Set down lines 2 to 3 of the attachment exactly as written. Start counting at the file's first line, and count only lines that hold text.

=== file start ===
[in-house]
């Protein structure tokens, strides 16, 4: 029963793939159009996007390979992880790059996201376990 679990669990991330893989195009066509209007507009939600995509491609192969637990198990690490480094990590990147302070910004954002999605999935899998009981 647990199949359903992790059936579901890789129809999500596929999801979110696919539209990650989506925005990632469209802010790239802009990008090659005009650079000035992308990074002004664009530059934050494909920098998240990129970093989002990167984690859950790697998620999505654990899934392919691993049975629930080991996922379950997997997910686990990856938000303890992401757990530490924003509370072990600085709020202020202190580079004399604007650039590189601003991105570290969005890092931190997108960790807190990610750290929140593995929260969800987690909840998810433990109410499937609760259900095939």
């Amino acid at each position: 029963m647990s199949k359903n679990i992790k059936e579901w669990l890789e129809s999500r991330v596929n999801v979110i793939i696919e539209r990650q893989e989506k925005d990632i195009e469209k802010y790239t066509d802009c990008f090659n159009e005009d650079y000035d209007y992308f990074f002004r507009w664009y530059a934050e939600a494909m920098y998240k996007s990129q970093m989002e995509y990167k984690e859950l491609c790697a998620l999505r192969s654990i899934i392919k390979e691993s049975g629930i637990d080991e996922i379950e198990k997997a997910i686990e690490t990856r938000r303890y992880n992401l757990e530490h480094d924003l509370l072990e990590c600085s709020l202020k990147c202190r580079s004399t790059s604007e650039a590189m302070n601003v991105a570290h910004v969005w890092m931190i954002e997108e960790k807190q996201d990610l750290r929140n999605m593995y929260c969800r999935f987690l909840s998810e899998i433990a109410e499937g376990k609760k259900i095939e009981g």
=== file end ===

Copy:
């Protein structure tokens, strides 16, 4: 029963793939159009996007390979992880790059996201376990 679990669990991330893989195009066509209007507009939600995509491609192969637990198990690490480094990590990147302070910004954002999605999935899998009981 647990199949359903992790059936579901890789129809999500596929999801979110696919539209990650989506925005990632469209802010790239802009990008090659005009650079000035992308990074002004664009530059934050494909920098998240990129970093989002990167984690859950790697998620999505654990899934392919691993049975629930080991996922379950997997997910686990990856938000303890992401757990530490924003509370072990600085709020202020202190580079004399604007650039590189601003991105570290969005890092931190997108960790807190990610750290929140593995929260969800987690909840998810433990109410499937609760259900095939």
């Amino acid at each position: 029963m647990s199949k359903n679990i992790k059936e579901w669990l890789e129809s999500r991330v596929n999801v979110i793939i696919e539209r990650q893989e989506k925005d990632i195009e469209k802010y790239t066509d802009c990008f090659n159009e005009d650079y000035d209007y992308f990074f002004r507009w664009y530059a934050e939600a494909m920098y998240k996007s990129q970093m989002e995509y990167k984690e859950l491609c790697a998620l999505r192969s654990i899934i392919k390979e691993s049975g629930i637990d080991e996922i379950e198990k997997a997910i686990e690490t990856r938000r303890y992880n992401l757990e530490h480094d924003l509370l072990e990590c600085s709020l202020k990147c202190r580079s004399t790059s604007e650039a590189m302070n601003v991105a570290h910004v969005w890092m931190i954002e997108e960790k807190q996201d990610l750290r929140n999605m593995y929260c969800r999935f987690l909840s998810e899998i433990a109410e499937g376990k609760k259900i095939e009981g």